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Needle weaves fans, customers and companies together

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Companies and employees are finding unique ways to work in a world supported by mobile Internet access. We’re seeing growth in coworking, and telecommuting in general, and Needle is a great example just how far you can push these ideas. Needle provides client companies with the tools and people to link product experts, or fans of the brand, with current and prospective customers in online chats. I met Needle’s founder and CEO Morgan Lynch recently at his office, an Airstream megabus worthy of the rockstar team he’s invited on the road. Lynch says the bus is a good way to demonstrate the power of “the work anywhere model.” He continues,

Today we’re all plugged in. The best performance you’ll get is when people work from where and when they want. If you shove somebody in a cube and force some training, telling them to do things they wouldn’t normally do, they won’t be as creative … and giving recommendations is a creative process.

Bus parked at Union SquareThis isn’t your grandparents Airstream. And this isn’t a 20th century form of telecommuting. Needle provides a platform that brings fans, brands and customers together. Needlers, as the fan/experts are known, can be selected by the client company if it has existing connections with its fan experts, or by Needle through the client company’s social networks. The key is that Needlers are passionate fans who love to talk about the brands they cover.

Map of Needlers and current chats
Map of Needlers and realtime chats – shown on screen inside the bus

The platform is built to access these experts wherever they are and help them engage with their brands in a manner that works for all the parties. The company works with clients to find the times they need to staff their customer response chat lines. It also customizes the incentive packages for each company based on the focus the they’d like the chats to have.
I had the chance to talk with the following Needlers:

Doug Fleming
Needle Client: Astro Gaming
Location: Oceanside, Calif.
Age: 25

  • Began gaming when he was 6 years old, began competitive gaming when he was 16
  • Started Needling in February 2012
  • Needles about 20 hours per week
  • Has already done 1,200 chats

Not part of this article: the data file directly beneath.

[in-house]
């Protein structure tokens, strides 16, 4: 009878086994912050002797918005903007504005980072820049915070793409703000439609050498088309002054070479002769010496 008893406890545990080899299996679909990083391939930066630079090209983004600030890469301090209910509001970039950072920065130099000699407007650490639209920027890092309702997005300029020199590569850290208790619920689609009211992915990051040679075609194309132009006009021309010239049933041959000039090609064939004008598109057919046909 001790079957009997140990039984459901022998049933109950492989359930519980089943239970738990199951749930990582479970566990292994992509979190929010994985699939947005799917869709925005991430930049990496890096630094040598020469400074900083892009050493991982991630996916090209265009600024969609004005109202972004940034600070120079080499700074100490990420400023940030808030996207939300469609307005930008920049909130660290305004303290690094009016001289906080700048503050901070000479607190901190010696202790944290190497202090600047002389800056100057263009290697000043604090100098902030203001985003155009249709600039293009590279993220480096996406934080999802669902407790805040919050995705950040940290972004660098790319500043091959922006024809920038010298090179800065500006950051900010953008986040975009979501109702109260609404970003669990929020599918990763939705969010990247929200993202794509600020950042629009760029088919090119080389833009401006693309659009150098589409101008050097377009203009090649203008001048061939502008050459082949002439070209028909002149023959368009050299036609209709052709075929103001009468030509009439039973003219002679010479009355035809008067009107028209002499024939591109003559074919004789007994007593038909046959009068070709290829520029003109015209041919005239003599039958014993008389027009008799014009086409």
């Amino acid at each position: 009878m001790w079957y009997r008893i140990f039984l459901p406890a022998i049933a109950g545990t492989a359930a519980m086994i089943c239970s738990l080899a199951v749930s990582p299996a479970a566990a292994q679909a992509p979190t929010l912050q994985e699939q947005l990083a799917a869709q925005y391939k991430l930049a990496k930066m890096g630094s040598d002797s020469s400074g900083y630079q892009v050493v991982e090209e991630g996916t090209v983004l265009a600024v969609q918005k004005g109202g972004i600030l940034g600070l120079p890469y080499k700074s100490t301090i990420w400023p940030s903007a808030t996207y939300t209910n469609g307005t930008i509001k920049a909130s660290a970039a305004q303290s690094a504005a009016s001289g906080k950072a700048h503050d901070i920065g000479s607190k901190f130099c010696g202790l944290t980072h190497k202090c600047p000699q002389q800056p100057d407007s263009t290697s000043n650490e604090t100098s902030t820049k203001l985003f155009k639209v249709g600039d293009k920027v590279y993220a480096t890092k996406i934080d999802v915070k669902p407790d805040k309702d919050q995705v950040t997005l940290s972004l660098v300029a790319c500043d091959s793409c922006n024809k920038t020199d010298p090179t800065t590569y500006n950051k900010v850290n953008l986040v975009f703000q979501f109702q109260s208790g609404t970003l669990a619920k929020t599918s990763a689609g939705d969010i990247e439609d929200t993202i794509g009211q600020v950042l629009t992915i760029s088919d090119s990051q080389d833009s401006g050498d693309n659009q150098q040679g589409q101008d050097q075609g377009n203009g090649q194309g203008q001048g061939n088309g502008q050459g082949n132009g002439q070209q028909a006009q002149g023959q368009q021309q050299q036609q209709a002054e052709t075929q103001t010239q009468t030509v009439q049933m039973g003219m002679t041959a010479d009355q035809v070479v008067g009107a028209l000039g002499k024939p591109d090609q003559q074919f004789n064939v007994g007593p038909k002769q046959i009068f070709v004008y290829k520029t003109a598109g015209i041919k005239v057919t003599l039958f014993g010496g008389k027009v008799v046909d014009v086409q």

Nick Joy
Needle Client: Skullcandy [s SKUL]
Location: Salt Lake City, Utah
Age: 26

  • A die-hard skier, moved from Seattle to Utah for the snow
  • One of the first Needlers — began in April 2010
  • Needles about four hours per week
  • Quickest response time on the Skullcandy Needle team

Michelle Graham
Needle Client: Under Armour [s UA]
Location: Snohomish, Wash.
Age: 41

  • Married, mom of two boys
  • Started Needling October 2011
  • Needles about five hours per week
  • Lifetime customer satisfaction score: 9.7

They each had a story to tell about their client company and how the control and flexibility of the work style is something they greatly value. Lynch says that Needle leverages the idea that work is an activity, not necessarily a place. I heard several versions of, “Earn some money, earn some points and work for my favorite brand.” Nothing about going to the office.

Noelle Bates, vice president of community for Needle, and Lynch both talked about the quality of the people they are bringing to the table. They don’t think these experts would go to work in a call center, even if the call center were local to them, and the odds that the experts live near their favorite brands’ offices is small.

I mentioned Zappos, another company with fanatical fans and employees, and JetBlue [s JBLU]  with their work-at-home customer service representatives. Lynch pointed out that Zappos employees still have to commute to get to work, whereas the Needlers can work their way across Europe (as Nick Joy did), work from airplanes, work wherever they have a reasonable Internet connection. JetBlue’s approach requires a telephone and high speed Internet, more than the mobile-friendly requirements to Needle via chat. He concludes, “Your workforce shouldn’t be constrained by where they live.”

My colleague, Jessica Stillman recently summarized research showing that remote work can boost productivity for creative work. The founders and employees at Needle seem to agree. Do you?

Images courtesy of Needle.